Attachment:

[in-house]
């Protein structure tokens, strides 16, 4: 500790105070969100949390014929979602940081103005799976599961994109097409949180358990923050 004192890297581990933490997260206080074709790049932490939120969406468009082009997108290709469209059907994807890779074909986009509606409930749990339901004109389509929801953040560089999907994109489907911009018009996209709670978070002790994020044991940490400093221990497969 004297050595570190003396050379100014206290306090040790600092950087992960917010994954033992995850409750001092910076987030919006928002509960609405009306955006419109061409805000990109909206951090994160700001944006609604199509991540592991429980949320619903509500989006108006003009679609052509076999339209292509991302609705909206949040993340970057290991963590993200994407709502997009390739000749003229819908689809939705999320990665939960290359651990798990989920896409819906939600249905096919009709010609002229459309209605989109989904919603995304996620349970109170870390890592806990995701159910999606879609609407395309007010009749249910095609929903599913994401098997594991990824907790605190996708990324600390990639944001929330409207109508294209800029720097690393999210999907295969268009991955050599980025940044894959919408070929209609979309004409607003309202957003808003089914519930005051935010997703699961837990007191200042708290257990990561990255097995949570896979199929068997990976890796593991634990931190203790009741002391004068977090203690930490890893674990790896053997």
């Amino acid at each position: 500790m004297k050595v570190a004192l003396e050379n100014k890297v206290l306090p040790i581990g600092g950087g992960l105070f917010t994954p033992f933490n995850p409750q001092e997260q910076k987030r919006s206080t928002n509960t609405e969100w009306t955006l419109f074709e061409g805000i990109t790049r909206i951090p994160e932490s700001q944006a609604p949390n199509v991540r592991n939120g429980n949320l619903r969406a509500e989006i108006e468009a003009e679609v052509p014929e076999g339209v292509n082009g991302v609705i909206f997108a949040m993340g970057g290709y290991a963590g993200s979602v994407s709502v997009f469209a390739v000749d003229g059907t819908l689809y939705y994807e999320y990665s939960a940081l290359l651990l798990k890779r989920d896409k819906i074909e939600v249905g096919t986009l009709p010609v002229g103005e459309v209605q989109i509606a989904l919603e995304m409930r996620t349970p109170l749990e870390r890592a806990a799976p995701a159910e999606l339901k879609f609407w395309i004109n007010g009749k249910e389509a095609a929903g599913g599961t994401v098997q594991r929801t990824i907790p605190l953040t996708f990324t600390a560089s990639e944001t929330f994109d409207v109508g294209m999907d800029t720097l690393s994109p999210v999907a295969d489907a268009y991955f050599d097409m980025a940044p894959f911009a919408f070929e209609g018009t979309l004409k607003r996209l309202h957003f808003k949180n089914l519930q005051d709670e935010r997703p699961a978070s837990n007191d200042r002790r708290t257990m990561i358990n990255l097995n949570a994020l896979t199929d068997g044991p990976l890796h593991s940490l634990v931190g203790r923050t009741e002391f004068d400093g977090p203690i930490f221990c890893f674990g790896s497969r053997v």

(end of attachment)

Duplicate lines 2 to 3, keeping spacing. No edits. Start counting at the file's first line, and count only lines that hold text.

């Protein structure tokens, strides 16, 4: 500790105070969100949390014929979602940081103005799976599961994109097409949180358990923050 004192890297581990933490997260206080074709790049932490939120969406468009082009997108290709469209059907994807890779074909986009509606409930749990339901004109389509929801953040560089999907994109489907911009018009996209709670978070002790994020044991940490400093221990497969 004297050595570190003396050379100014206290306090040790600092950087992960917010994954033992995850409750001092910076987030919006928002509960609405009306955006419109061409805000990109909206951090994160700001944006609604199509991540592991429980949320619903509500989006108006003009679609052509076999339209292509991302609705909206949040993340970057290991963590993200994407709502997009390739000749003229819908689809939705999320990665939960290359651990798990989920896409819906939600249905096919009709010609002229459309209605989109989904919603995304996620349970109170870390890592806990995701159910999606879609609407395309007010009749249910095609929903599913994401098997594991990824907790605190996708990324600390990639944001929330409207109508294209800029720097690393999210999907295969268009991955050599980025940044894959919408070929209609979309004409607003309202957003808003089914519930005051935010997703699961837990007191200042708290257990990561990255097995949570896979199929068997990976890796593991634990931190203790009741002391004068977090203690930490890893674990790896053997």
């Amino acid at each position: 500790m004297k050595v570190a004192l003396e050379n100014k890297v206290l306090p040790i581990g600092g950087g992960l105070f917010t994954p033992f933490n995850p409750q001092e997260q910076k987030r919006s206080t928002n509960t609405e969100w009306t955006l419109f074709e061409g805000i990109t790049r909206i951090p994160e932490s700001q944006a609604p949390n199509v991540r592991n939120g429980n949320l619903r969406a509500e989006i108006e468009a003009e679609v052509p014929e076999g339209v292509n082009g991302v609705i909206f997108a949040m993340g970057g290709y290991a963590g993200s979602v994407s709502v997009f469209a390739v000749d003229g059907t819908l689809y939705y994807e999320y990665s939960a940081l290359l651990l798990k890779r989920d896409k819906i074909e939600v249905g096919t986009l009709p010609v002229g103005e459309v209605q989109i509606a989904l919603e995304m409930r996620t349970p109170l749990e870390r890592a806990a799976p995701a159910e999606l339901k879609f609407w395309i004109n007010g009749k249910e389509a095609a929903g599913g599961t994401v098997q594991r929801t990824i907790p605190l953040t996708f990324t600390a560089s990639e944001t929330f994109d409207v109508g294209m999907d800029t720097l690393s994109p999210v999907a295969d489907a268009y991955f050599d097409m980025a940044p894959f911009a919408f070929e209609g018009t979309l004409k607003r996209l309202h957003f808003k949180n089914l519930q005051d709670e935010r997703p699961a978070s837990n007191d200042r002790r708290t257990m990561i358990n990255l097995n949570a994020l896979t199929d068997g044991p990976l890796h593991s940490l634990v931190g203790r923050t009741e002391f004068d400093g977090p203690i930490f221990c890893f674990g790896s497969r053997v």